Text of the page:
6. Bomb Threats, DAPL Delay and Shepard Fairey’s New Project

    Know This: The FBI is probing a wave of bomb threats made on Jewish community centers across America. The U.S. Army Corps of Engineers is set to begin an environmental study, which could take two years, on the effects of disputed sections of the Dakota Access Pipeline. And Beijing is urging President-elect Donald Trump to not allow a Taiwanese delegation to attend his inauguration tomorrow.

    Look at This: Shepard Fairey, who designed the iconic “Hope” poster of President Obama, has created a new line of prints ahead of the inauguration, featuring Americans of different ethnic backgrounds captioned “We the People.”

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    2016 Set Another World Temperature Record

    It’s not a mark to celebrate. Data released yesterday by NASA and the National Oceanic and Atmospheric Administration showed 2016 was the hottest year since record-keeping began in 1879. It’s the third consecutive record-breaker, continuing a 40-year rising trend, and data shows the Arctic is warming two to three times faster than the rest of the globe. While El Niño was a factor, researchers say it only accounts for a fraction of the increase. A cooling La Niña system this year may prevent another heat record, but won’t reverse the disastrous trend.

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    Europe’s Millennials Defy Downturn With Alternative Careers

    It’s a matter of degrees. From the Italian engineer who launched a fast food business to the Greek insurance manager now guiding tourists, young Southern Europeans are battling sky-high youth unemployment rates with entrepreneurship and career flexibility. Italy’s triple-dip recession undermined many traditional paths, but new doors are still opening in environmentally friendly construction and hospitality. Meanwhile, in Northern Europe, the EU’s Youth Guarantee program is helping chip away at the number of jobless, while students are pivoting toward technical training and away from the liberal arts.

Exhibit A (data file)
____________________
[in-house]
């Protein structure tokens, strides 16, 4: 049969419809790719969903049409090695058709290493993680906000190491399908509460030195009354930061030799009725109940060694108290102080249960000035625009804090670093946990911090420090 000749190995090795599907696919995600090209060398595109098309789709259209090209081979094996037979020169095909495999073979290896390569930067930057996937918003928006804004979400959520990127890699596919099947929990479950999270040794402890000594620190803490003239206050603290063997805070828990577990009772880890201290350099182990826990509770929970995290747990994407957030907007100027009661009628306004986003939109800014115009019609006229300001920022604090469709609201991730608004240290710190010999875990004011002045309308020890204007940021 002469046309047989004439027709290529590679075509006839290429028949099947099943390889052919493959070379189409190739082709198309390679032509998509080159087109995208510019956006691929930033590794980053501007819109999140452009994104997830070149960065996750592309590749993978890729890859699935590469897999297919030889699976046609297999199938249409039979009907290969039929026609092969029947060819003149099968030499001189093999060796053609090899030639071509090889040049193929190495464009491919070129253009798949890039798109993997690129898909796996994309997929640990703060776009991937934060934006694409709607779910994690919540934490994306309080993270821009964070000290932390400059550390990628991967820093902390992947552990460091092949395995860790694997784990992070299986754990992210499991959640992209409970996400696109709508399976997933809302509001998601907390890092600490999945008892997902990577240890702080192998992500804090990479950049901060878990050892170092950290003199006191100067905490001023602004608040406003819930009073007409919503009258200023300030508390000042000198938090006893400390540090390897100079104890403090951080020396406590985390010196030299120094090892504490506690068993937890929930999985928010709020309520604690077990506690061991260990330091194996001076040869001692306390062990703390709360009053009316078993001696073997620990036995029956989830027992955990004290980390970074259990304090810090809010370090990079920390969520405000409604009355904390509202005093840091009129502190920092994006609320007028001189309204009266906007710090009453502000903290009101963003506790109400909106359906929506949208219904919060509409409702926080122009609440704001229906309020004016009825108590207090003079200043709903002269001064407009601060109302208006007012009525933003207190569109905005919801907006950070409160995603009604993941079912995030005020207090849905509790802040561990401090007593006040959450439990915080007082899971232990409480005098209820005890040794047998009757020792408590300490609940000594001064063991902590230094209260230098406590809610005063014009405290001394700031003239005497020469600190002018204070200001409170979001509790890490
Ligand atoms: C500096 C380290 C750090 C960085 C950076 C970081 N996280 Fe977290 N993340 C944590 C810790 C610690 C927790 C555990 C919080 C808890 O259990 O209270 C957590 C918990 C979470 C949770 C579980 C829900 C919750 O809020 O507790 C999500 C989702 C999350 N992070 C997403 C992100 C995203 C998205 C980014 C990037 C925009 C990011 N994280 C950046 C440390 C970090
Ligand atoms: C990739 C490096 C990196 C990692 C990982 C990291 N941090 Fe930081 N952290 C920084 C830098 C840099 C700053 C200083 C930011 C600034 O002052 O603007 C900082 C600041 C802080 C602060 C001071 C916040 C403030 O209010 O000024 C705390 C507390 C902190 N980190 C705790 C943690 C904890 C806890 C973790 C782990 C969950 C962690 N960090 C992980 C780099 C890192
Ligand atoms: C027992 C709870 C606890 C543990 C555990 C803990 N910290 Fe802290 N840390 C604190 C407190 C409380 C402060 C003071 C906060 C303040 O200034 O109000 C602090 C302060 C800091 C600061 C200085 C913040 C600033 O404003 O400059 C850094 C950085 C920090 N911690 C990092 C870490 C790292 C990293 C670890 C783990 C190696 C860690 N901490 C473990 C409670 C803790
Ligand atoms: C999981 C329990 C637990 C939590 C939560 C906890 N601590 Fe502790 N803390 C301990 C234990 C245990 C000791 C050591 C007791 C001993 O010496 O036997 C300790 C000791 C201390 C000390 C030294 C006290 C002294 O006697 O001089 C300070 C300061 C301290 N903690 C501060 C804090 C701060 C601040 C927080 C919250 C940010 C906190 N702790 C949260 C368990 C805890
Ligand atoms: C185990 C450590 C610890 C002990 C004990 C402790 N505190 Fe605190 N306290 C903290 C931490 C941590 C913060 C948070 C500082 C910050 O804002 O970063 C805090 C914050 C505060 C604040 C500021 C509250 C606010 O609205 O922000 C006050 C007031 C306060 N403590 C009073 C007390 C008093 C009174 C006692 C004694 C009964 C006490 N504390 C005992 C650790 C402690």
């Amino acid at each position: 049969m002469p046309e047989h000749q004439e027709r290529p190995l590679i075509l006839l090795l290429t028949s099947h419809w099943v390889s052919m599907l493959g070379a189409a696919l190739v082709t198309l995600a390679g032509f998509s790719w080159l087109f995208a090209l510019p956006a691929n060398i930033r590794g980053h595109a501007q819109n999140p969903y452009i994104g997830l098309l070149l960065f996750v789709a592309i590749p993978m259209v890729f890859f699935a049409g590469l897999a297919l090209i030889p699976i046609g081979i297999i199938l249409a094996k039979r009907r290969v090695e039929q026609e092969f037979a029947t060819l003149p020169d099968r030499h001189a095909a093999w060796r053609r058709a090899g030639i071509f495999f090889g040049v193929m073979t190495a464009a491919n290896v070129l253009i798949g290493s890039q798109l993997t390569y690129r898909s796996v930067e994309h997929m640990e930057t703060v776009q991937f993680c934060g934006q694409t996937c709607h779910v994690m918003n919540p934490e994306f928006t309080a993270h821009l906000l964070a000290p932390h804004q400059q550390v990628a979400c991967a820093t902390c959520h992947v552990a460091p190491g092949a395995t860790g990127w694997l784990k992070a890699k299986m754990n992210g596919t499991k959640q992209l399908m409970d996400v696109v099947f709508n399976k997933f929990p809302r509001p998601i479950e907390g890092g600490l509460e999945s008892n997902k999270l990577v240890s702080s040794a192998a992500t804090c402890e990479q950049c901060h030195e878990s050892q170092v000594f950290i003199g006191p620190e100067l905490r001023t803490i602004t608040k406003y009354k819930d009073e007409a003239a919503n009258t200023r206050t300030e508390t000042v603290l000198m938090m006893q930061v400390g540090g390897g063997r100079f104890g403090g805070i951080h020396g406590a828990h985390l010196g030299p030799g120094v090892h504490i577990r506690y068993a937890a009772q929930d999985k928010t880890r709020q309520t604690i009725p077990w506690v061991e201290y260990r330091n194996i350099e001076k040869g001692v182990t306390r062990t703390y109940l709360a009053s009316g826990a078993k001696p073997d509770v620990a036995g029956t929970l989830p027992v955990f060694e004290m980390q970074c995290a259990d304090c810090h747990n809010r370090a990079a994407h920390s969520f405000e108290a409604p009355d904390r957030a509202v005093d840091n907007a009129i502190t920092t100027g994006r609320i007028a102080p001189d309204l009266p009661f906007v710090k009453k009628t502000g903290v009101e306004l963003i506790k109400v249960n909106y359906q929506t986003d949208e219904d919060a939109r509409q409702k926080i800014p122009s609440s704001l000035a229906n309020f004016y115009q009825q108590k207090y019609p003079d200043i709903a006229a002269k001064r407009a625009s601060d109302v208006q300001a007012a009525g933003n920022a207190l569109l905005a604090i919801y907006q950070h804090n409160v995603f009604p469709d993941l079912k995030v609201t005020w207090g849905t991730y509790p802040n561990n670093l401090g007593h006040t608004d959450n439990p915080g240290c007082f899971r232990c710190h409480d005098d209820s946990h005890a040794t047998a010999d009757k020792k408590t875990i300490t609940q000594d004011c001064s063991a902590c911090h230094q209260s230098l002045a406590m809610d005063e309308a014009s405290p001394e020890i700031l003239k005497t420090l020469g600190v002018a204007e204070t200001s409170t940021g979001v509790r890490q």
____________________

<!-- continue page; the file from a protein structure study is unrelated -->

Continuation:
3. Fox news

    Study: Fake News Not Memorable Enough to Swing Elections

    It’s gone in the blink of an eye. A new study suggests that fake news couldn’t have significantly affected the 2016 election because people barely remember most fabricated stories. A joint Stanford and NYU study of 1,028 Americans who’d followed the election on social media tested their familiarity with various fake and real stories from the past few months. The results — that most people remembered less than one percent of even the most virulent hoax headlines — could allay fears over the so-called pervasiveness of fake news.

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    Band’s Supreme Court Case Could Affect Sports Teams’ Names

    Who decides what’s a slur? Controversies over the racially charged names of Washington’s football team and Cleveland’s baseball team could be resolved — legally, at least — via an unlikely ally. The Slants, an Oregon-based Asian-American dance-rock band, want to trademark their name. But that’s proving complicated because it arises from a racial slur, which they argue they’ve reclaimed. If the band wins their Supreme Court case, it could benefit the Redskins, who are appealing the 2014 cancellation of their “disparaging” trademark.